- Blobermouth  (1991)  This movie is basically The Blob, but with a silly dubbing.  One of the characters is constantly quoting Shakespeare, particularly the first line of Richard The Third.  He also does the "my kingdom for a horse" line, some bits from Julius Caesar, a bit from Hamlet, and this reference to Romeo And Juliet: "What rock through yonder window breaks" and he throws a rock through a window.
- Bloodlines  (2007) with Grace Johnston, Tracy Kay, Douglas Tait, Jason Padgett; directed by Stephen Durham. The song during the closing credits, as we see one of the clan is still alive, has these lines: “Families have their rivalries, gang leaders and homeboys/Like Montague and Capulet, Hatfield and McCoy.”
- Bloodrunners  (2017) with Ice-T, Michael McFadden, Chris James Boylan; directed by Dan Lantz. When Jack (Michael McFadden) and Sam (Dan McGlaughlin) arrive early at Chesterfield’s, they tease Willie (Chris James Boylan), who works there but also works at the brothel doing odd jobs for the madam. Willie is also in love with the madam’s daughter, leading Jack to call him, “a regular Romeo.” 
- Came The Brawn  (1938) This is a Little Rascals short film directed by Gordon Douglas.  Alfalfa is trying to come up with someone to play the Masked Marvel, someone he can beat in the wrestling ring.  In walks Waldo, a nerdy kid, reading aloud from Julius Caesar.  From Act III Scene ii he reads, "Friends, Romans, countrymen, lend me your ears; I come to bury Caesar, not to praise him."  He then trips over a box.  Then, in a later scene, the nerdy kid - now dressed as the Masked Marvel - is reading aloud from Hamlet.  He only manages to say, "Whether it is nobler in the mind to suffer -" before Butch interrupts him, saying, "All right, Shakespeare, can the chatter and hand over that wrestling suit."  And then during the wrestling match, Waldo steps out, reading aloud from Romeo And Juliet.  He says, "Good night. Good night.  Parting is such sweet sorrow that I'll say good night till it be morrow" (from Act II Scene i).  And then, if that weren't enough, the end of the short finds Waldo wooing Darla with these words from Romeo And Juliet: "Oh, that I were a glove upon that hand that I might touch that cheek."  Darla chooses him over Alfalfa, and tells him to continue.  As they exit, he says, "Lady, by yonder blessed moon I swear..." (also from Romeo And Juliet).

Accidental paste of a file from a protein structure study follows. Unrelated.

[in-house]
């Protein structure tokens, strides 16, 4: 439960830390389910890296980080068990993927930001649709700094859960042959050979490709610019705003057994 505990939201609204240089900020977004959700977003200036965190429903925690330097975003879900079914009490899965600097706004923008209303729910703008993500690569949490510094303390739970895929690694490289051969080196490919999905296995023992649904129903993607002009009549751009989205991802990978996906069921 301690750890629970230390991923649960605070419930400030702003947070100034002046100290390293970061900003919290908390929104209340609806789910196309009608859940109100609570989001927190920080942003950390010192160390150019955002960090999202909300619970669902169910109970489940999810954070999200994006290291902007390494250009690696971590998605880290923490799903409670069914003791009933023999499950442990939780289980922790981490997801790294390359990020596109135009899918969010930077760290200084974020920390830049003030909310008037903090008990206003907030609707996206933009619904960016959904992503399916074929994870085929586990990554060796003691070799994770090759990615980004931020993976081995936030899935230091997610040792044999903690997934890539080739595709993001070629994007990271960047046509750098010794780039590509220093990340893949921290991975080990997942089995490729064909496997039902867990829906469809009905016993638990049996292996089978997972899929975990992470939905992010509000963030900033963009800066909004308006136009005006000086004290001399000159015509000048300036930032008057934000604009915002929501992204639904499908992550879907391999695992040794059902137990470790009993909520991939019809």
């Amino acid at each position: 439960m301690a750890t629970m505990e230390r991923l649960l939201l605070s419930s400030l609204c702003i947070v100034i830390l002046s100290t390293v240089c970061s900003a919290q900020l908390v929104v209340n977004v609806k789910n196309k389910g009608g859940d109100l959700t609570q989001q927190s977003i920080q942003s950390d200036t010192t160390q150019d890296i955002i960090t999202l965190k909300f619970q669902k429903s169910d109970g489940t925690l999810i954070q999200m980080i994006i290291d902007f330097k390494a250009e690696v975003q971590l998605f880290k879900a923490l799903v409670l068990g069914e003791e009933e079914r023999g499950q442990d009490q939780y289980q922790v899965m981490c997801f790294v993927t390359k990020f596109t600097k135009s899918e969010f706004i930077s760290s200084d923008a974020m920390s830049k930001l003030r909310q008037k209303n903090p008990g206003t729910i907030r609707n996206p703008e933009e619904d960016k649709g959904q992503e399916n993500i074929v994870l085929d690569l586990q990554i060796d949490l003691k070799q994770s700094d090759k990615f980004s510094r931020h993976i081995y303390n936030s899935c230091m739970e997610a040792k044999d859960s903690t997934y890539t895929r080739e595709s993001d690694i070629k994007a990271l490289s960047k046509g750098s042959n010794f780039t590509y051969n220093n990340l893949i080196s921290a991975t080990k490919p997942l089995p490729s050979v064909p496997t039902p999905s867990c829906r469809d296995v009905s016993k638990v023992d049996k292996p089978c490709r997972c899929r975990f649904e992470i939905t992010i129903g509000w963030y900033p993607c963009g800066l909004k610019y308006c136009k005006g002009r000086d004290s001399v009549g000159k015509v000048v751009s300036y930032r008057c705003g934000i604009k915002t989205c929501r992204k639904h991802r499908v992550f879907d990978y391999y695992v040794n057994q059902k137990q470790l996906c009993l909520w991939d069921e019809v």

- Can-Can  (1960) with Frank Sinatra, Shirley MacLaine, Maurice Chevalier; directed by Walter Lang.  This musical has one reference to Romeo And Juliet.  As Monsieur Barriere tries to cheer up Judge Forrestier after Simone breaks off their engagement, he says, "As Juliet cried into Romeo's ear, 'Romeo, why not face the fact, my dear? It was just one of those things.'"
- Decadent Evil  (2005)  with Phil Fondacaro, Jill Michelle; directed by Charles Band.  This silly horror film has one Shakespeare reference.  Ivan says, "I hate to break it to you, Romeo.  I think your little Juliet's a vampire."  
- Deception  (2008) with Ewan McGregor, Hugh Jackman; directed by Marcel Langenegger. Jonathan (Ewan McGregor) gets involved in a weird dating group, The List. A set of rules governs each encounter. Jonathan talks to Wyatt (Hugh Jackman), the man who introduced him to The List, after meeting a girl he’d seen before in the subway. Jonathan tells him he broke all the rules. Wyatt says: “Well, that’s extremely naughty of you. So who is she, Romeo?”
- Defending Your Life  (1991) with Albert Brooks, Meryl Streep, Rip Torn; directed by Albert Brooks. This wonderful comedy has a reference to Romeo And Juliet. When Daniel Miller (Albert Brooks) eats breakfast in Judgment City, the menu includes this Romeo And Juliet reference: “Romeo, Romeo, Wherefore art thou salads?”
- Dish Dogs  (2000) with Sean Astin, Matthew Lillard, Brian Dennehy; directed by Robert Kubilos. Jason (Matthew Lillard) tells Morgan (Sean Astin) he’s going to marry Molly. Morgan asks him what he likes about Molly, and Jason tells him, “I like the way she smells.” Morgan says, “Jason, a rose by another other name still has thorns.”